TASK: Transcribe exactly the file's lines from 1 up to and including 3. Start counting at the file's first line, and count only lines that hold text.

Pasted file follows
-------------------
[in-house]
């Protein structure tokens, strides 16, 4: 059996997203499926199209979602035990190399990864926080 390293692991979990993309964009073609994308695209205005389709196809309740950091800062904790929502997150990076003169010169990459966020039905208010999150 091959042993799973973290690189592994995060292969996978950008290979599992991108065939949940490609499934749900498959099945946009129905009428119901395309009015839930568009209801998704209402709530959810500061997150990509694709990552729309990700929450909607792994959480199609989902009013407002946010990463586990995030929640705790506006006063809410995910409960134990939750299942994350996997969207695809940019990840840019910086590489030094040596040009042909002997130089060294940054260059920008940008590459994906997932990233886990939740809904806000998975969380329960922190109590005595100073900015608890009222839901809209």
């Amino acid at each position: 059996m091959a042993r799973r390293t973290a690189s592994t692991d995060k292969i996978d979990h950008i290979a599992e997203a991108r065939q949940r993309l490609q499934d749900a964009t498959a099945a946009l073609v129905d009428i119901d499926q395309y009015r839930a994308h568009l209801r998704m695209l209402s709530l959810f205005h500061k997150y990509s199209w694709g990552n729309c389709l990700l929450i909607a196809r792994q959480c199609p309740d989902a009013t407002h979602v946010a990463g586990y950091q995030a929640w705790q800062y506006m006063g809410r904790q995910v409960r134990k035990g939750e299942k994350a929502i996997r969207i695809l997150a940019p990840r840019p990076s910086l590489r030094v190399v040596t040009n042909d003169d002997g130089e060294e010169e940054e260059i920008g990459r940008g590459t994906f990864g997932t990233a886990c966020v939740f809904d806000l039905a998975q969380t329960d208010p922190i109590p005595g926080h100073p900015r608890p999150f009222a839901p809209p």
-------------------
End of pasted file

[in-house]
């Protein structure tokens, strides 16, 4: 059996997203499926199209979602035990190399990864926080 390293692991979990993309964009073609994308695209205005389709196809309740950091800062904790929502997150990076003169010169990459966020039905208010999150 091959042993799973973290690189592994995060292969996978950008290979599992991108065939949940490609499934749900498959099945946009129905009428119901395309009015839930568009209801998704209402709530959810500061997150990509694709990552729309990700929450909607792994959480199609989902009013407002946010990463586990995030929640705790506006006063809410995910409960134990939750299942994350996997969207695809940019990840840019910086590489030094040596040009042909002997130089060294940054260059920008940008590459994906997932990233886990939740809904806000998975969380329960922190109590005595100073900015608890009222839901809209």
């Amino acid at each position: 059996m091959a042993r799973r390293t973290a690189s592994t692991d995060k292969i996978d979990h950008i290979a599992e997203a991108r065939q949940r993309l490609q499934d749900a964009t498959a099945a946009l073609v129905d009428i119901d499926q395309y009015r839930a994308h568009l209801r998704m695209l209402s709530l959810f205005h500061k997150y990509s199209w694709g990552n729309c389709l990700l929450i909607a196809r792994q959480c199609p309740d989902a009013t407002h979602v946010a990463g586990y950091q995030a929640w705790q800062y506006m006063g809410r904790q995910v409960r134990k035990g939750e299942k994350a929502i996997r969207i695809l997150a940019p990840r840019p990076s910086l590489r030094v190399v040596t040009n042909d003169d002997g130089e060294e010169e940054e260059i920008g990459r940008g590459t994906f990864g997932t990233a886990c966020v939740f809904d806000l039905a998975q969380t329960d208010p922190i109590p005595g926080h100073p900015r608890p999150f009222a839901p809209p």